Friday, June 9, 2023

The Fed and the Phillips curve

I just finished a new draft of "Expectations and the neutrality of interest rates," which includes some ruminations on inflation that may be of interest to blog readers. 

A central point of the paper is to ask whether and how higher interest rates lower inflation, without a change in fiscal policy. That's intellectually interesting, answering what the Fed can do on its own. It's also a relevant policy question. If the Fed raises rates, that raises interest costs on the debt. What if Congress refuses to tighten to pay those higher interest costs? Well, to avoid a transversality condition violation (debt that grows forever) we get more inflation, to devalue outstanding debt. That's a hard nut to avoid.  

But my point today is some intuition questions that come along the way. An implicit point: The math of today's macro is actually pretty easy. Telling the story behind the math, interpreting the math, making it useful for policy, is much harder. 

1. The Phillips curve

The Phillips curve is central to how the Fed and most policy analysts think about inflation. In words, inflation is related to expected future inflation and by some measure if economic tightness, factor \(x\). In equations, \[ \pi_t = E_t \pi_{t+1} + \kappa x_t.\] Here \(x_t\) represents the output gap (how much output is above or below potential output), measures of labor market tightness like unemployment (with a negative sign), or labor costs. (Fed Governor Chris Waller has a great speech on the Phillips curve, with a nice short clear explanation. There are lots of academic explanations of course, but this is how a sharp sitting member of the FOMC thinks, which is what we want to understand. BTW, Waller gave an even better speech on climate and the Fed. Go Chris!)  

So how does the Fed change inflation? In most analysis, the Fed raises interest rates; higher interest rates cool down the economy lowering factor x; that pushes inflation down. But does the equation really say that? 

Thursday, June 8, 2023

Cost Benefit Comments

The Biden Administration is proposing major changes to cost-benefit analysis used in all regulations. The preamble here, and the full text here. It is open for public comments until June 20

Economists don't often comment on proposed regulations. We should do so more often. Agencies take such comments seriously. And they can have an afterlife. I have seen comments cited in litigation and by judicial decisions. Even if you doubt the Biden Administration's desire to hear you on cost-benefit analysis, a comment is a marker that the inevitable eventual Supreme Court case might well consider. Comments tend only to come from interested parties and lawyers. Regular economists really should comment more often. I don't do it enough either.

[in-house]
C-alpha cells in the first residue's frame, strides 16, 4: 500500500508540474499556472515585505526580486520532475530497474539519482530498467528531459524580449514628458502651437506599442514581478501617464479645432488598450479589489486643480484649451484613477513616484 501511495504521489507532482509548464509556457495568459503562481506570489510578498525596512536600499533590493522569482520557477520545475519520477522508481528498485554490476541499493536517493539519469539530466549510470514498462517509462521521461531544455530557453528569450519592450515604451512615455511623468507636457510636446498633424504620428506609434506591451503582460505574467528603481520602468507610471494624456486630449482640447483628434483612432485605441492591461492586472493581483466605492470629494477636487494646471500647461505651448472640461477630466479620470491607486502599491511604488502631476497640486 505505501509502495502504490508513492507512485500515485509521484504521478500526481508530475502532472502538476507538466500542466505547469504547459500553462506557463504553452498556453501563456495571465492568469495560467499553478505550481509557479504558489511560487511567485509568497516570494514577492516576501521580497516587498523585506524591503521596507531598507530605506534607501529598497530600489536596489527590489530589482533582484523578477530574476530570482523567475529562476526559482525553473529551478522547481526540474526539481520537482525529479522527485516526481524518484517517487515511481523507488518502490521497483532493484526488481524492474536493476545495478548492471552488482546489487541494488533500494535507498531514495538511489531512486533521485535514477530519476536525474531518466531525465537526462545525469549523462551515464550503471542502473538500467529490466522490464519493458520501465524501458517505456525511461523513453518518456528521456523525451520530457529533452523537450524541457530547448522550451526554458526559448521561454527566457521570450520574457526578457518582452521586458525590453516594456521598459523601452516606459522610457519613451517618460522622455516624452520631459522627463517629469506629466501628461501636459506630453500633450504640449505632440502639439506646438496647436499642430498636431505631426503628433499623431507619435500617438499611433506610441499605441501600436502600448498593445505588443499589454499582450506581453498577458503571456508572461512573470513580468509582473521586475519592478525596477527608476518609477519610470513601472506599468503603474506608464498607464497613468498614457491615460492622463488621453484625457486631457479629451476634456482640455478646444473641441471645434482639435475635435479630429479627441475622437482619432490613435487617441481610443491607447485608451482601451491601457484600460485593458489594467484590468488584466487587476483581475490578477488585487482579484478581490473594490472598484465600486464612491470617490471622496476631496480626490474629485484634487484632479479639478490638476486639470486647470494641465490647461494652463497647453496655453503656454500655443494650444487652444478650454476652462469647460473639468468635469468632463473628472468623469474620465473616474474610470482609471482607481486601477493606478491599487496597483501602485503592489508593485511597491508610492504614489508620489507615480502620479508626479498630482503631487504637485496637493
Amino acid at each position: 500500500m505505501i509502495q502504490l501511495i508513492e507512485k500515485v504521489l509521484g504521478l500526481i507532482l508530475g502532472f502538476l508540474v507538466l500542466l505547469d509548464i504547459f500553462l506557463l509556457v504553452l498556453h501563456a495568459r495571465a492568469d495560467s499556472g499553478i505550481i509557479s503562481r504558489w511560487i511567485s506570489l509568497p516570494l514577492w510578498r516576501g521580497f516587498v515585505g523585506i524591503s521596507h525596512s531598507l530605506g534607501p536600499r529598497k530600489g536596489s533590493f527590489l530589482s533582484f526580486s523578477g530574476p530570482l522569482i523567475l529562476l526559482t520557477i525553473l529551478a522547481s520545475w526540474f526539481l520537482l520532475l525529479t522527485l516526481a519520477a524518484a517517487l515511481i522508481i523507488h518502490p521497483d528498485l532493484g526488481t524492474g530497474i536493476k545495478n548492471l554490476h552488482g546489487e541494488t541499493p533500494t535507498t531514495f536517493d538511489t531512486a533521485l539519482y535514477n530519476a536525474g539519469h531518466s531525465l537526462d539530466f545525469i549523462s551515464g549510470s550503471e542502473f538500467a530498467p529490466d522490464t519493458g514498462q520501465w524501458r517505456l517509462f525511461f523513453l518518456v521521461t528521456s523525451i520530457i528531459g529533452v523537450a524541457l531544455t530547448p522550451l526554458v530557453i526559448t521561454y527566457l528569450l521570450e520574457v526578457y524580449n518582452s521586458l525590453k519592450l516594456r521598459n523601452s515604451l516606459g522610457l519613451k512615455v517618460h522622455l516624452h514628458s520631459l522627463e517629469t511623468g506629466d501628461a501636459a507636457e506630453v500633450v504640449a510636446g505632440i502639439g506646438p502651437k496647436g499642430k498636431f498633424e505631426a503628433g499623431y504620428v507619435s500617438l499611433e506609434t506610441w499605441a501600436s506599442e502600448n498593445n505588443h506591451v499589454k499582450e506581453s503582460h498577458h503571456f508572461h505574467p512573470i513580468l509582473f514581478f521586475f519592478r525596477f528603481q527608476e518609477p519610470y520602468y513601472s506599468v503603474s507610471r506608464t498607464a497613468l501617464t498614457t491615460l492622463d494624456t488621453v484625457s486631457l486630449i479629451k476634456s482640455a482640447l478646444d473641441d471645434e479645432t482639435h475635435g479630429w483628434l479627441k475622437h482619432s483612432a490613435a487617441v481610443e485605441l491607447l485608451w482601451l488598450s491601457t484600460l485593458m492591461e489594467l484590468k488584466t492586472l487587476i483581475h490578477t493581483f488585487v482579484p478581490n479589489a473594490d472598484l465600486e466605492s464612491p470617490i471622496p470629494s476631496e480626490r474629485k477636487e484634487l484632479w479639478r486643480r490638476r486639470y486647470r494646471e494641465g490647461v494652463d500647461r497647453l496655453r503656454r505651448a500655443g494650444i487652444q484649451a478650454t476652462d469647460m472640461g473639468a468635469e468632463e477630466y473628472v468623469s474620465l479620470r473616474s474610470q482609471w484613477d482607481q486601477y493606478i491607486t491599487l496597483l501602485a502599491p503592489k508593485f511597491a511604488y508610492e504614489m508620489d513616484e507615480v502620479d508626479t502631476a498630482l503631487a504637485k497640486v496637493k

You can see existing comments:  Search for Circular A-4 updates to get to, then select “browse all comments.” (Thanks to a good friend who sent this tip.) 

Take a look at comments from an MIT team led by Deborah Lucas here and by Josh Rauh. These are great models of comments. You don't have to review everything.   Make one good point. 

Cost benefit analysis is useful even if imprecise. Lots of bright ideas in Washington (and Sacramento!) would struggle to document any net benefits at all. Yes, these exercises can lie, cheat, and steal, but having to come up with a quantitative lie can lay bare just how hare-brained many regulations are. 

Monday, June 5, 2023

Stephens at Chicago; effective organizations

Brett Stephens gave a great commencement speech (NYT link, HT Luis Garicano) at the University of Chicago. One part stood out to me, and worthy of comment. Bret starts with the problem of Groupthink:

Why did nobody at Facebook — sorry, Meta — stop Mark Zuckerberg from going all in on the Metaverse, possibly the worst business idea since New Coke? Why were the economists and governors at the Federal Reserve so confident that interest rates could remain at rock bottom for years without running a serious risk of inflation? Why did the C.I.A. believe that the government of Afghanistan could hold out against the Taliban for months but that the government of Ukraine would fold to the Russian Army in days? Why were so few people on Wall Street betting against the housing market in 2007? Why were so many officials and highly qualified analysts so adamant that Saddam Hussein had weapons of mass destruction? Why were so many people convinced that overpopulation was going to lead to catastrophic food shortages, and that the only sensible answers were a one-child policy and forced sterilizations?

Oh, and why did so many major polling firms fail to predict Donald Trump’s victory in 2016?

Conspicuous institutional failures are the question of our age We could add the SBV regulatory fiasco, the 2007 financial regulatory failure, the CDC FDA and numerous governments under Covid,  and many more.  Systemic incompetence doesn't just include disasters, but ongoing wounds from the Jones act to California's billions wasted on obviously ineffective homeless spending.